Again, our work was not just an attempt to memorialize extinction by reminding people that they occurred, but to specifically apologize for causing them.


Communicating with the future is likely to be just as challenging as communicating with the past. We still are not certain about the meaning of Stonehenge, the cave drawings in Lascaux, or the Nazca Lines in Peru.

The difficulties inherent in communicating over vast amounts of time have not stopped us from trying. In Japan, three-meter tall stone tablets that are scattered along the northeastern coast and warn future inhabitants about tsunamis and advise them not to build close to the coast. Many date to 1896, after two tsunamis killed thousands of people, but some are older, created up to six centuries ago. On many of the tablets, the writing has worn away.

We also began seriously considering communicating to the future after we realized that the radioactive products and waste we were creating could remain dangerous to humans for tens of thousands of years (this also launched the area of study called nuclear semiotics). A conference in 1981 by the Human Interference Task Force and funded by U.S. government led to a technical report titled, “Reducing the Likelihood of Future Human Activities That Could Affect Geologic High-Level Waste Repositories.” The authors note that isolating radioactive waste from people is a different problem from “isolating people from the wastes”, especially over the next 10,000 years. The ideas from the 1981 conference ranged from highly practical (warning markers should be single pieces rather than anything jointed or hinged) to extremely out there (from two continental Europeans: “radiation cats” genetically engineered so that their fur would change color if the cat was exposed to high levels of radiation).

The technical report is a compilation of the former. Durability of the message is important, along with markers that are difficult to deface. Iconic, symbolic, and verbal messages are considered. Stone or concrete is preferred to glass and pottery, which are susceptible to the weather, or any metal, which could be salvaged by the future if they see it as valuable or useful. A more recent conference in 2014 also addressed the issue of communicating the hazards of radioactive waste across generations, suggesting that the topic remains on people’s minds as nuclear waste continues to pile up.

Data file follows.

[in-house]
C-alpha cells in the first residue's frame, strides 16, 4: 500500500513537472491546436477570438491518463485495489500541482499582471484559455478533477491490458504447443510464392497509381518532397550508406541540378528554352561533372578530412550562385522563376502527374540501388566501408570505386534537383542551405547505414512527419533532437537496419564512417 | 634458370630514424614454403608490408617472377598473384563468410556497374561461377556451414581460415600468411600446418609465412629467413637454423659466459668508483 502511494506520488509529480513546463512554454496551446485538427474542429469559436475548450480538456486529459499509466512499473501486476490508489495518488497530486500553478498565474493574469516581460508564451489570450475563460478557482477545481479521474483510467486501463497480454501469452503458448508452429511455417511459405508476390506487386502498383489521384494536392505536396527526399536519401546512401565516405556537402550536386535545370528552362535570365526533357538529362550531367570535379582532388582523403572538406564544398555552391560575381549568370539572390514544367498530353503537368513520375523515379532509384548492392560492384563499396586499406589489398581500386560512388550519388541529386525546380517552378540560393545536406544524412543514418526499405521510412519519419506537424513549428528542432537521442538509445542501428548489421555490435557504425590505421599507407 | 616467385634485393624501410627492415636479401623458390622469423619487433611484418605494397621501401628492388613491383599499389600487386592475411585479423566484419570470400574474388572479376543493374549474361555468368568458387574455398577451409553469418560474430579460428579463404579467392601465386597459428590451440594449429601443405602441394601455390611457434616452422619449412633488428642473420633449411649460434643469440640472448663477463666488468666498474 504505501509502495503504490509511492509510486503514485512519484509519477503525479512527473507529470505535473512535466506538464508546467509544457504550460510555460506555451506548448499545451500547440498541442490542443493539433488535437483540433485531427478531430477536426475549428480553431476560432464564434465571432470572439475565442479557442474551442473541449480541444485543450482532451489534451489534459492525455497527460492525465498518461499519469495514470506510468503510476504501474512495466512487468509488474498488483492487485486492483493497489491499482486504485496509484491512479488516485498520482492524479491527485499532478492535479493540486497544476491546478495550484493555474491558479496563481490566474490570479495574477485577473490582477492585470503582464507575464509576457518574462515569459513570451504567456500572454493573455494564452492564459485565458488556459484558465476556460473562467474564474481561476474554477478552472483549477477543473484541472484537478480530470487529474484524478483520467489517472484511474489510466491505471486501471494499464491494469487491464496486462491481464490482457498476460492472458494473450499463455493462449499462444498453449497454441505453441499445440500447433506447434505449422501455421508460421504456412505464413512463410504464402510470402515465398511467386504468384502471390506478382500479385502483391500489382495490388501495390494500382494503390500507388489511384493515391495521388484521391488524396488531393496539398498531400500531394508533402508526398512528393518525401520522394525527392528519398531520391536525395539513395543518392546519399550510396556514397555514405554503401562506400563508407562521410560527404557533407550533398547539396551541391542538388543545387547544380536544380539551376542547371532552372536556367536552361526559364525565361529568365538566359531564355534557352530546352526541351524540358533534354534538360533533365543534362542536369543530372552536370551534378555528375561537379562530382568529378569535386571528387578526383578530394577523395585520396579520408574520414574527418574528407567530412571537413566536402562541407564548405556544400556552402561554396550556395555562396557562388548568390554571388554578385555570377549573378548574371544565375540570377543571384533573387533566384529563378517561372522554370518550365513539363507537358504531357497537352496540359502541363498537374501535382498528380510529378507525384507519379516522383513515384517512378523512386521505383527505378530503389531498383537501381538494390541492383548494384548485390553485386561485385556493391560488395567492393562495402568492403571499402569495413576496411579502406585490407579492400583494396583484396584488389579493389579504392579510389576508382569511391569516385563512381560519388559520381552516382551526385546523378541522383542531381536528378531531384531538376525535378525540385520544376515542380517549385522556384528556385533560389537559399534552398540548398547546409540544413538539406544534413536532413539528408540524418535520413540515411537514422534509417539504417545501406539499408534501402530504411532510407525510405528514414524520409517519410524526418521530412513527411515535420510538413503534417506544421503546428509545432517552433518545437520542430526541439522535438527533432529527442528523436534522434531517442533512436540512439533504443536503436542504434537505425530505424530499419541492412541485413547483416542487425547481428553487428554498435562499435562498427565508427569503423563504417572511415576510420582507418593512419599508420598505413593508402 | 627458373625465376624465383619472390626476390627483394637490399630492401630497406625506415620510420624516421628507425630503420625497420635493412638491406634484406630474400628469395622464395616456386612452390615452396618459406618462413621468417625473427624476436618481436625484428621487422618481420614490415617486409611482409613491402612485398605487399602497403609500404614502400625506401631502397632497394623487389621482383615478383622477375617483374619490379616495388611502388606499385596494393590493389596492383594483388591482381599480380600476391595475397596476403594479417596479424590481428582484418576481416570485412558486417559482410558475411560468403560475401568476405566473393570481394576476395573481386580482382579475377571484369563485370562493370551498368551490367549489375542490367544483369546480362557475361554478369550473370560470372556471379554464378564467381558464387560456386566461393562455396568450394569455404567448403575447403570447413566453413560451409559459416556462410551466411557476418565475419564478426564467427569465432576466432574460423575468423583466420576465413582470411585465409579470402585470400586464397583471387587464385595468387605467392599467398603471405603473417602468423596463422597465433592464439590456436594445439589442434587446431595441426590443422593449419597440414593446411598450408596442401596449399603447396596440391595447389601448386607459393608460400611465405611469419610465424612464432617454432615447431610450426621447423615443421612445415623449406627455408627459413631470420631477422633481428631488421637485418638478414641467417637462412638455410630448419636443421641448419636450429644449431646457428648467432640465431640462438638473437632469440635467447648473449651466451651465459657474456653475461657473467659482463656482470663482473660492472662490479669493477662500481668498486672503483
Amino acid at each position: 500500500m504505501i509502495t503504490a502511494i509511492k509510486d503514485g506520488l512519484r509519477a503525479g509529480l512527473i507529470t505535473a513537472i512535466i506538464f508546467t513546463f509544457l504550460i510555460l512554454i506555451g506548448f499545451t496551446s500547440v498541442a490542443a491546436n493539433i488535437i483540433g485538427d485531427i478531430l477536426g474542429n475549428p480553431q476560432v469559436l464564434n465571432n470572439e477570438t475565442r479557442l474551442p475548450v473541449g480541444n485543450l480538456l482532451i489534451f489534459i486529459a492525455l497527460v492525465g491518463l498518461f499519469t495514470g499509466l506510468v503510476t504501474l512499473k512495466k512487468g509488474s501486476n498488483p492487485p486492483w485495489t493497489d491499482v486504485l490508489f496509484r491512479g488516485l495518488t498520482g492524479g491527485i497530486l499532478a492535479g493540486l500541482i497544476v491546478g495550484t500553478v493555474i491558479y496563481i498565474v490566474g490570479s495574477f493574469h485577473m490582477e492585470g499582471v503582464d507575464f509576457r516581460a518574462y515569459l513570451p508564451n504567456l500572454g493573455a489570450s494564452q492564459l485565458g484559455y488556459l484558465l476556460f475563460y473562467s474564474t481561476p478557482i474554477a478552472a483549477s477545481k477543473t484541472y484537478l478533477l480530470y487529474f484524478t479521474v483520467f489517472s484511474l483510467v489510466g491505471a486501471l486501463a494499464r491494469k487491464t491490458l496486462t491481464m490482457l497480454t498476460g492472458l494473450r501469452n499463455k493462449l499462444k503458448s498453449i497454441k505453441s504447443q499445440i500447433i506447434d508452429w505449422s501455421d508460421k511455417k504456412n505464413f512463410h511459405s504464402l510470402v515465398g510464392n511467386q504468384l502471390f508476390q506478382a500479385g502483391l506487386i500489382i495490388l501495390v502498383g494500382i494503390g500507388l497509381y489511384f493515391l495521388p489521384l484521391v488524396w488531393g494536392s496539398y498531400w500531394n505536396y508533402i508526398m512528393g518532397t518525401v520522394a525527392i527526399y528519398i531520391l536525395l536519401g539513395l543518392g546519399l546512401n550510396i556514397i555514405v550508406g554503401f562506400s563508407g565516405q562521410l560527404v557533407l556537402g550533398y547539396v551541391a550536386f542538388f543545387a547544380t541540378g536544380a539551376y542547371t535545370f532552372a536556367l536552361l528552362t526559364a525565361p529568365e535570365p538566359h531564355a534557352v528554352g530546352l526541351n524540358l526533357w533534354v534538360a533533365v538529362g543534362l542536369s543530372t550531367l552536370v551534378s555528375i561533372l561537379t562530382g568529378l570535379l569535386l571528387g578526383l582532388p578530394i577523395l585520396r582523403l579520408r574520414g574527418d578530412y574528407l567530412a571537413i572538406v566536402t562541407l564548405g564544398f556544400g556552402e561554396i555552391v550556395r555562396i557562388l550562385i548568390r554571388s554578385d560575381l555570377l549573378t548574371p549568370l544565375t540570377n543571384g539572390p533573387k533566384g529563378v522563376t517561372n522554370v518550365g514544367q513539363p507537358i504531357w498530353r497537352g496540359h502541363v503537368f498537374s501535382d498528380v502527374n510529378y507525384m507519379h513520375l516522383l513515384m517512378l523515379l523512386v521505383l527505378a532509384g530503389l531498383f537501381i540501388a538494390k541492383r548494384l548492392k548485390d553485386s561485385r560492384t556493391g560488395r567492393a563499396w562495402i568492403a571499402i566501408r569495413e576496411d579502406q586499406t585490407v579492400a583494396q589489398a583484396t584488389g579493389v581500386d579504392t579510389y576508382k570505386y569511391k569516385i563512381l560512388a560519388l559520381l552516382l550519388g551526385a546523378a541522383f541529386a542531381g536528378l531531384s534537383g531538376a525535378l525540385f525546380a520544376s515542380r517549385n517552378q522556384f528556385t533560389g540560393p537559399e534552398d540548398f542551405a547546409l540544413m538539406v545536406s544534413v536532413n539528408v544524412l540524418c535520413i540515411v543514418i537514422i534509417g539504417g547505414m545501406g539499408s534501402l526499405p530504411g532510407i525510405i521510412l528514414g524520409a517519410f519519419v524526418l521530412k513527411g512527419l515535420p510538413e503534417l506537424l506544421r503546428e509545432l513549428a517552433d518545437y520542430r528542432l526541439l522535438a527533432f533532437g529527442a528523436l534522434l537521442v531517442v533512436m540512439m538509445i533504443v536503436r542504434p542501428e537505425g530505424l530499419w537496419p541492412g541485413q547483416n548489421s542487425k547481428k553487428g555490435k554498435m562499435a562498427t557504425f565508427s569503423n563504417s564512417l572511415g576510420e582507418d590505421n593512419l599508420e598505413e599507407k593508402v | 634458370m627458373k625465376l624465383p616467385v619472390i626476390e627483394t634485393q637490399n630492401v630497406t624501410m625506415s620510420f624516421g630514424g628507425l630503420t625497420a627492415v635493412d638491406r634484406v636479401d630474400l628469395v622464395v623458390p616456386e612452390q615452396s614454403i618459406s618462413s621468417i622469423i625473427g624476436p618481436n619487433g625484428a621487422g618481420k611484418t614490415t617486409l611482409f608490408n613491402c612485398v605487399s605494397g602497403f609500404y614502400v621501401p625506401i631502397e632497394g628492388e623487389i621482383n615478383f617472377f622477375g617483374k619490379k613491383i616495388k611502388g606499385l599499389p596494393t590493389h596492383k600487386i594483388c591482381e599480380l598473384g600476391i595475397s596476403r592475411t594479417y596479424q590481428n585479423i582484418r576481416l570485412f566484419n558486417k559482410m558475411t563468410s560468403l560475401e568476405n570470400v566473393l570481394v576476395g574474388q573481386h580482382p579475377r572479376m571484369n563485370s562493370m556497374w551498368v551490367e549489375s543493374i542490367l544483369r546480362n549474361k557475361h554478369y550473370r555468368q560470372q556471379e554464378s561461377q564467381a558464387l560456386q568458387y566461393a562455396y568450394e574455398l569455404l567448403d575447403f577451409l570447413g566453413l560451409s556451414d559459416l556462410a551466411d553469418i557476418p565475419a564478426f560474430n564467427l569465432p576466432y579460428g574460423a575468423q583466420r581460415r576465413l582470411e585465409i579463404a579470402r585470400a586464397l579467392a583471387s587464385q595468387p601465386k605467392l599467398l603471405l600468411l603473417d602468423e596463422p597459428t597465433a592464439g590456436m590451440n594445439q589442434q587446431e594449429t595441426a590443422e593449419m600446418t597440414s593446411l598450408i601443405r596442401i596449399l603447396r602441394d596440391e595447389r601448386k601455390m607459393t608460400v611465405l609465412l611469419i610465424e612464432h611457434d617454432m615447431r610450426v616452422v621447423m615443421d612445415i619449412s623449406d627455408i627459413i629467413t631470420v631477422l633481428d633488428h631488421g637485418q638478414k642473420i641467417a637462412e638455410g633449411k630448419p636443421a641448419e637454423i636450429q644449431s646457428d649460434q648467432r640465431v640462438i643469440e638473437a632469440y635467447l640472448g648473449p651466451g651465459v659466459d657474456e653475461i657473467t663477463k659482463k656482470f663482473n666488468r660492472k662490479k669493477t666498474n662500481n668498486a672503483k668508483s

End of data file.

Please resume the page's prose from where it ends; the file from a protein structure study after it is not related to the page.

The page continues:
At the Waste Isolation Pilot Plant in New Mexico, some ideas are being put to the test (most are not). Radioactive waste is buried in a salt deposit, and every year more is added. Around the site there are obelisks with messages in six languages (always better than one), and hopefully the text will not wear off as it did on many of the stone tablets in Japan. We should also not forget that in many Japanese towns with the stone tablets, the townspeople ignored the warnings and built seawalls and other infrastructure that they thought would be strong enough against future tsunamis. They were wrong.

Another long-term project with lower stakes is the Clock of the Long Now, which seeks in some way to operationalize what the some French historians have called the longue durée. This gigantic mechanical clock, proposed by a team of futurists and likely to be built in Texas, aims to symbolically counterweight our current culture of shortsightedness by keeping track of time over the next 10,000 years.


For our project, we wanted to be careful to avoid the future’s obsession over the question of how the work was made, which is one of the main questions people ask about the cave paintings of Lascaux, as opposed to what it was trying to say. It was important to us to try to avoid any possible obsession with the engineering rather than meaning, and for that reason we agreed the sculptures should be low-tech.

We also settled on art rather than words, as well as on icons rather than symbols (although symbolism is also used). The project is a set of six giant sculptures, all animals whose extinctions were human caused, spaced out near a major urban center that will still be above water in 1000 years. We envision these in stone or concrete because of their durability. Like the Human Interference Task Force, we were concerned that bronze, which has a long life span, would be melted down if future societies needed it for something. We also liked stone for its reference to a tombstone, fossils, and the stone tablets in Japan.

The poses chosen for the animals are all trying to convey quiet and reverence, as the pangolin does when it is rolled up (and would not if it was in a walking pose). Each sculpture has a human made slice taken out of them, symbolizing the destruction of a lineage. These slices are rare in nature; there are few straight lines or perfectly smooth surfaces in the natural world. We envisioned the slice as a symbol of human damage, and even as a reference to the use of weapons to kill the animals.

What the radioactive waste and human-caused extinction share is that we are in a situation of our own making. Whether we warn the future about what is buried or apologize for what is missing, in both messages the future might find the hazardous tendencies that lurk beneath the surface of their own psyche or society.